Various compounds that inhibit Syk activity can be used in the methods described herein. These include, among others, small organic molecules, peptides or proteins, or nucleic acids. As used herein, a “Syk inhibitor” or “Syk kinase inhibitor” refers to any compound that directly inhibits the activity of Syk kinase itself or inhibits interaction with other cellular targets needed for proper Syk function, in the IC50 range described herein. Inhibitors include the classical description of enzyme inhibitors, such as competitive, noncompetitive and uncompetitive inhibitors. Compounds that are “Syk inhibitors” are those that display an IC50 with respect to a Syk kinase activity, such as the ability of Syk kinase to phosphorylate a synthetic or endogenous substrate, in an in vitro or cellular assay, in the range of about 5 uM or lower, about 1 uM or lower, about 500 nm or lower, about 100 nM or lower, about 50 nM or lower, about 100 nM or lower, or about 1 nM or lower. Skilled artisans will appreciate that compounds exhibiting lower IC50s, such as in the range of about 100 nM, 10 nM, 1 nM, or even lower, are useful for the methods herein.

In some embodiments, the inhibitor compound can be selective for Syk kinase. A “Syk kinase selective inhibitory compound” refers to a compound displaying selectivity for Syk, which can be defined as the ratio of an IC50 for a reference kinase over an IC50 for Syk kinase in a defined set of assays. Generally, the Syk kinase selective inhibitory compound can have a selectivity for Syk kinase that is greater than about 10, greater than about 50, greater than about 100, greater than about 1000, or higher. The reference kinase can be any kinase activity, including kinases such as, by way of example and not limitation, Aurora-A, AKT, CDK1/cyclinB, CDK2/cyclinA, CDK3/cyclinE, CDK5/p35, CDK6/cyclinD3, CDK7/cyclinH/MAT1, CHK1, CHK2, EGFR, c-RAF, RAS, cSRC, Yes, Fyn, Lck, Fes, Lyn, Bmx, FGFR3, GSK3α, GSK3β, P13, IGF-1R, MAPK2, MAPKAP-K2, JNK, MEK1, p70S6K, PAK2, PDGFRα, PDGFRβ, PDK1, PKA, PKCE, PKC, PKD2, VEGF, PRAK, PRK2, ROCK-II, Rsk1, Rsk2, Rsk3, and SGK. Various assays for each of the kinases will be apparent to the skilled artisan. For example, assays for Aurora kinase activities can use natural or synthetic substrates (e.g., fluorescent peptides, Histone H3) in in vitro assays, or measurement of phosphorylated products in cells (Walter et al., 2000, Oncogene 19(42):4906-16). Kinase activities can be detected using various approaches, including, by way of example and not limitation, immunoprecipitation (e.g., Cyclex Aurora A kinase Assay; MBL Corp, Woburn, Mass., USA), mobility shift (e.g., Caliper Technologies, Mountain View, Calif., USA), autofluorescent fusion protein substrates (e.g., U.S. Pat. No. 6,248,550), and FRET based assays (Z-LYTE®; Invitrogen, Calif., USA).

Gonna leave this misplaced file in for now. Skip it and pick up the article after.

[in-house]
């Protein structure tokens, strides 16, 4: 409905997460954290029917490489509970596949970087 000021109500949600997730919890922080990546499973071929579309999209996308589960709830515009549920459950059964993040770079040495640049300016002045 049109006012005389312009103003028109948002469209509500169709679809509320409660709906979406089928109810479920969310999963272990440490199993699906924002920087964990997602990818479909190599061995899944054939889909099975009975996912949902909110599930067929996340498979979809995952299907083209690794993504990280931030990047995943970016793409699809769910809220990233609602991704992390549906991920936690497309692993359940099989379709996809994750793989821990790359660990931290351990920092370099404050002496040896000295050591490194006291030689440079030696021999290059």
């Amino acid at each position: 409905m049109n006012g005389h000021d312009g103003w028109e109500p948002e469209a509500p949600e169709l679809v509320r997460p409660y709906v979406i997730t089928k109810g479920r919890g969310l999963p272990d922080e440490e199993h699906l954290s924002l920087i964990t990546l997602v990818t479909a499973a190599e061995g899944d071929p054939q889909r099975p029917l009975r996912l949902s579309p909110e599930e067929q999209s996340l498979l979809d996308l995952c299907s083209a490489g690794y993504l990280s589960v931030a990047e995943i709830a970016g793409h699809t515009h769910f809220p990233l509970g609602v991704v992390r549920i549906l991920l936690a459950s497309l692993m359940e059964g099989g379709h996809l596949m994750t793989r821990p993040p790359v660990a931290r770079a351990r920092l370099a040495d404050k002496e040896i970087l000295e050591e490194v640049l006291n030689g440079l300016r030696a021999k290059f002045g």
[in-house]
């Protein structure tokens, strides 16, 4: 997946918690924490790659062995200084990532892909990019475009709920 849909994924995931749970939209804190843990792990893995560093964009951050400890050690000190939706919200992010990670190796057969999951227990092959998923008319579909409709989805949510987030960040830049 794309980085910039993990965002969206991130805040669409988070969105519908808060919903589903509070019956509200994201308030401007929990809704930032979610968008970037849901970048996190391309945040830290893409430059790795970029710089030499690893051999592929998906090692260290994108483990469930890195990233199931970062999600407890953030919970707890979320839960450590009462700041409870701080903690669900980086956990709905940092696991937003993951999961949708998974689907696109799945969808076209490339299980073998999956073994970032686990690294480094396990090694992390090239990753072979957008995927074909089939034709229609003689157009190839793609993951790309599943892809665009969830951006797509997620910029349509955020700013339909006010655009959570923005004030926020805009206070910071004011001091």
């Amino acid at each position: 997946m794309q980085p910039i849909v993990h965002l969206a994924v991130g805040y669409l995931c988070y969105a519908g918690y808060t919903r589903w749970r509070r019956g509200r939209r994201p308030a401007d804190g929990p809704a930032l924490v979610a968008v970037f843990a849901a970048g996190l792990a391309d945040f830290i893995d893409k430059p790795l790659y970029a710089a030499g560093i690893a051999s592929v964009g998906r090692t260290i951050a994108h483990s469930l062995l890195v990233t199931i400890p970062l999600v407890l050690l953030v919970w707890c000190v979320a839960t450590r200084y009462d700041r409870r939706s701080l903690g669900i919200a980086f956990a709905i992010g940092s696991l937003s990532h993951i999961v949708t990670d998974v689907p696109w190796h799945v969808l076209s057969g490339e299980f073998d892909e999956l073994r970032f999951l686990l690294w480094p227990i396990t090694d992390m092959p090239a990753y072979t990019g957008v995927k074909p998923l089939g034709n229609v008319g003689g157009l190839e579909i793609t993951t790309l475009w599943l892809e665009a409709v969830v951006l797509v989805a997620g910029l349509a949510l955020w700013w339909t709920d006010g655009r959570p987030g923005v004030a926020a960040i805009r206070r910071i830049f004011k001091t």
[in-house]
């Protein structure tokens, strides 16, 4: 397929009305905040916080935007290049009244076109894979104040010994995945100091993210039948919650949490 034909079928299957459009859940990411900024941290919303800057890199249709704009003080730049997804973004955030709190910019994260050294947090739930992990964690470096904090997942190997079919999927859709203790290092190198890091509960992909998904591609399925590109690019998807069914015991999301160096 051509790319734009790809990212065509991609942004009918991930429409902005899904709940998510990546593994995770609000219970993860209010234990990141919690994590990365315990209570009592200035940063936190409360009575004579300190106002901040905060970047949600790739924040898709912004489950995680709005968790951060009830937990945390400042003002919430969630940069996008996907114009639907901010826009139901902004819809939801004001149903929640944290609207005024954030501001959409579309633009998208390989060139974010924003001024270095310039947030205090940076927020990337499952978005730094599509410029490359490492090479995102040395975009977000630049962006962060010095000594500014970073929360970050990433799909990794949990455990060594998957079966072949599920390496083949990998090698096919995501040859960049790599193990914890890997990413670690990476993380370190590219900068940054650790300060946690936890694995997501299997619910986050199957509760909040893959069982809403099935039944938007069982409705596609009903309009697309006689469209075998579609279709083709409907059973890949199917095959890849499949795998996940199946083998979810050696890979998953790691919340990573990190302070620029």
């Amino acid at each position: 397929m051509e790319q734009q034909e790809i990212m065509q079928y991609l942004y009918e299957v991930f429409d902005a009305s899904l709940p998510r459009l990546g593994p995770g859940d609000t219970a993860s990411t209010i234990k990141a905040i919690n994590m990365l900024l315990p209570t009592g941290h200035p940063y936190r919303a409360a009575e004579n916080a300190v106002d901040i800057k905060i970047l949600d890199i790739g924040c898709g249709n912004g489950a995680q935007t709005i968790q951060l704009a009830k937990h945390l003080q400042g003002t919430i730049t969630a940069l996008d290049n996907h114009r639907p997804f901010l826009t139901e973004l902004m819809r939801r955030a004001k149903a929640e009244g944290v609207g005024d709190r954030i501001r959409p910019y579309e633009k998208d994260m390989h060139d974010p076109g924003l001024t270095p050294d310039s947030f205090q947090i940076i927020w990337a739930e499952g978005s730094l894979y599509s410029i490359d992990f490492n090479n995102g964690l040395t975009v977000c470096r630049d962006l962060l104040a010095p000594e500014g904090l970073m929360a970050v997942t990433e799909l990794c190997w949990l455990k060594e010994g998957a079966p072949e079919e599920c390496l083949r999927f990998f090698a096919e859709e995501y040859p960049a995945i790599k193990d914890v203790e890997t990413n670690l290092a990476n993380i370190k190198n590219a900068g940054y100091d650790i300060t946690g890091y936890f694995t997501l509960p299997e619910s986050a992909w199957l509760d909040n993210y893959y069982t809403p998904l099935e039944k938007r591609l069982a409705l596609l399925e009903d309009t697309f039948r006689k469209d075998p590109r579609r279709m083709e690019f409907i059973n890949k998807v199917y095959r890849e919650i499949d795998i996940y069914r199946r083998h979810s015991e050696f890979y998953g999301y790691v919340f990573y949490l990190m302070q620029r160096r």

Various Syk kinase inhibitors can be used in the methods herein, and is meant to include, where applicable, the salts, hydrates, solvates, and N-oxides of the corresponding inhibitor compounds. In some embodiments, the Syk kinase inhibitor comprises a 2,4-pyrimidinediamine compound and its various derivatives, for example, such as described in U.S. application Ser. No. 10/631,029; PCT publication No. WO 2004/014382, and other references described below, all of which are incorporated herein by reference in their entirety. These compounds generally comprise a 2,4-pyrimidinediamine “core” having the following structure and numbering convention:

The compounds are substituted at the C2 nitrogen (N2) to form a secondary amine and are optionally further substituted at one or more of the following positions: the C4 nitrogen (N4), the C5 position and/or the C6 position. When substituted at N4, the substituent forms a secondary amine. The substituent at N2, as well as the optional substituents at the other positions, may range broadly in character and physico-chemical properties. For example, the substituent(s) can be a branched, straight-chained or cyclic alkyl, a branched, straight-chained or cyclic heteroalkyl, a mono- or polycyclic aryl a mono- or polycyclic heteroaryl or combinations of these groups. These substituent groups can be further substituted as is described in, among others, U.S. application Ser. No. 10/355,543 (published at U.S. application publication No. 2004/0029902); U.S. application Ser. No. 10/631,029; and PCT publication WO 2004/014382.